Museum Blog

Hanging On By a String

Posted on

The yo-yo has a long history, dating back to China around 1000 B.C. according to the National Museum of Play. Terra cotta disks have been found during archaeological digs in Greece, and Greek vases show figures playing with similar objects. By the 1700s, the toy had made it to France under various names. The yo-yo […]

Museum Blog

Photographer Royal Hubbell

Posted on

According to an article in the Cañon City Record on September 25, 1895, Royal Hubbell was the only baby photographer in Cañon City. An ad printed in the Cañon City Times in 1901 furthered his claim that he was the perfect photographer for mothers to bring their babies to for a photo. The ads Hubbell […]

Museum Blog

Sew Important

Posted on

Currently, our curator is conducting an inventory of artifacts in the historic Rudd Cabin. One such artifact is a sewing machine that was brought to Denver in a covered wagon by James and Anne Clelland in 1865. James was born in Scotland in 1823 and married Anne in 1845. They immigrated to the United States […]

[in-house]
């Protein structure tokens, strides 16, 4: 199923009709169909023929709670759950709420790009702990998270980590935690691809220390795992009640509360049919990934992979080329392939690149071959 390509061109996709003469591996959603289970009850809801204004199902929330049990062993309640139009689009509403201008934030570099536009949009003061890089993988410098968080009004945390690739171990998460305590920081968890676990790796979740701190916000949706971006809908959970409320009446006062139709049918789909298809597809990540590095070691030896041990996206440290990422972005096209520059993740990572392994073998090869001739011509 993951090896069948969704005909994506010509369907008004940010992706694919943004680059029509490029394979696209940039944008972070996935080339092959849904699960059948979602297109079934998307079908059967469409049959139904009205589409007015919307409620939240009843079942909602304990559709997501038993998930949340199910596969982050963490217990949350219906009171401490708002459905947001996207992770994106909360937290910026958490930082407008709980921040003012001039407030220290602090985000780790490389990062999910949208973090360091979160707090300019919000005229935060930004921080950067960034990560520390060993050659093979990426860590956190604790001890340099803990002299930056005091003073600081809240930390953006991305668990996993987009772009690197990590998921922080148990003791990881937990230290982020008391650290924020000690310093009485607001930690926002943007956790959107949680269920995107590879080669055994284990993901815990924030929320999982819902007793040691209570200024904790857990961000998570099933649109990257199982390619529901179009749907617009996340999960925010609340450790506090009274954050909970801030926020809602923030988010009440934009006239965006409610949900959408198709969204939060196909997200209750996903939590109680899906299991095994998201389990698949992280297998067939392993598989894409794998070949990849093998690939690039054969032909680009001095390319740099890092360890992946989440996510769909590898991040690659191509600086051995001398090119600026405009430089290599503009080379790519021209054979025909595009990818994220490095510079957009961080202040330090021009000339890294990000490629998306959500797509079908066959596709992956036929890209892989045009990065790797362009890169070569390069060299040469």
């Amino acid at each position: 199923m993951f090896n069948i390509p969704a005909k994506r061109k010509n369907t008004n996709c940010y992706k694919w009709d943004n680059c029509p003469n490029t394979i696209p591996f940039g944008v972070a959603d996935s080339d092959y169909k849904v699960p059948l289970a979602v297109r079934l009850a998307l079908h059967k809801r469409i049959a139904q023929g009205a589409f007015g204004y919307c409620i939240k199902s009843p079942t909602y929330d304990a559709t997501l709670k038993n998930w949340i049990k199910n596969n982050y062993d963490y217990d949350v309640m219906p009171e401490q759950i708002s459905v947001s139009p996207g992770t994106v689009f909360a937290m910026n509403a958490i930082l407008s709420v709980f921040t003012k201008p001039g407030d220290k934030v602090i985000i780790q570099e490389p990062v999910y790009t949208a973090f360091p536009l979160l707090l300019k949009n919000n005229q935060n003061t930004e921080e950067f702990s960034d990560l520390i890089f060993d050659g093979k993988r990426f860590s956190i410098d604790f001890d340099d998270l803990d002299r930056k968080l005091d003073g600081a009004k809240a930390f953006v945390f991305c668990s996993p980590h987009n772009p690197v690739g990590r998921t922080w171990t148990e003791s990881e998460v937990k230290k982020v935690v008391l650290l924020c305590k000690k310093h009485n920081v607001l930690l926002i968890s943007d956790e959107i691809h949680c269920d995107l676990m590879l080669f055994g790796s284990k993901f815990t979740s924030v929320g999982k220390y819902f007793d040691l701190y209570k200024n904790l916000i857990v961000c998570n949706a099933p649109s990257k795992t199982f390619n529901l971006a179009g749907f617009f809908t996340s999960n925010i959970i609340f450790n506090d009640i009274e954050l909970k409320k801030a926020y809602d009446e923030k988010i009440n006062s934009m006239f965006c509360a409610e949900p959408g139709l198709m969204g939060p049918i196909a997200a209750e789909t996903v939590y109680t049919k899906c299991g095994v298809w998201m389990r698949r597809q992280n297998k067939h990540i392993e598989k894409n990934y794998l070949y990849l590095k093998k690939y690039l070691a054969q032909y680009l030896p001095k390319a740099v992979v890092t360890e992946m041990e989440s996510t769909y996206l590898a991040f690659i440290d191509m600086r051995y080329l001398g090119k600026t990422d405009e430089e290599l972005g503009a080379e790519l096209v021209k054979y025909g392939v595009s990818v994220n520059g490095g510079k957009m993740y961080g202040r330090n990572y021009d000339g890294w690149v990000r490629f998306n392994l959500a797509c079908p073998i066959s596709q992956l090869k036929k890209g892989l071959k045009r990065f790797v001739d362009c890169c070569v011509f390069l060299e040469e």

Museum Blog

Photographer J. Melvin Affleck

Posted on

J. Melvin Affleck gave his family quite the scare in 1913 when he disappeared one night. On May 22, 1913, the Cañon City Record reported on the events. Fourteen young men responded to an alarm that was sounded 20 minutes to 11:00 PM from the electrical power plant. The men were equipped with lanterns by […]

Museum Blog

Is Higher Education Deadly during Pandemics?

Posted on

By Kodee Summers The 1918 Flu Pandemic, which started in spring 1918 and lasted till early summer 1919, infected an estimated 500 million people worldwide and killed an estimated 20 to 50 million victims. Also known as the Spanish Flu, it was first observed in Europe, the United States, and parts of Asia. Influenza is […]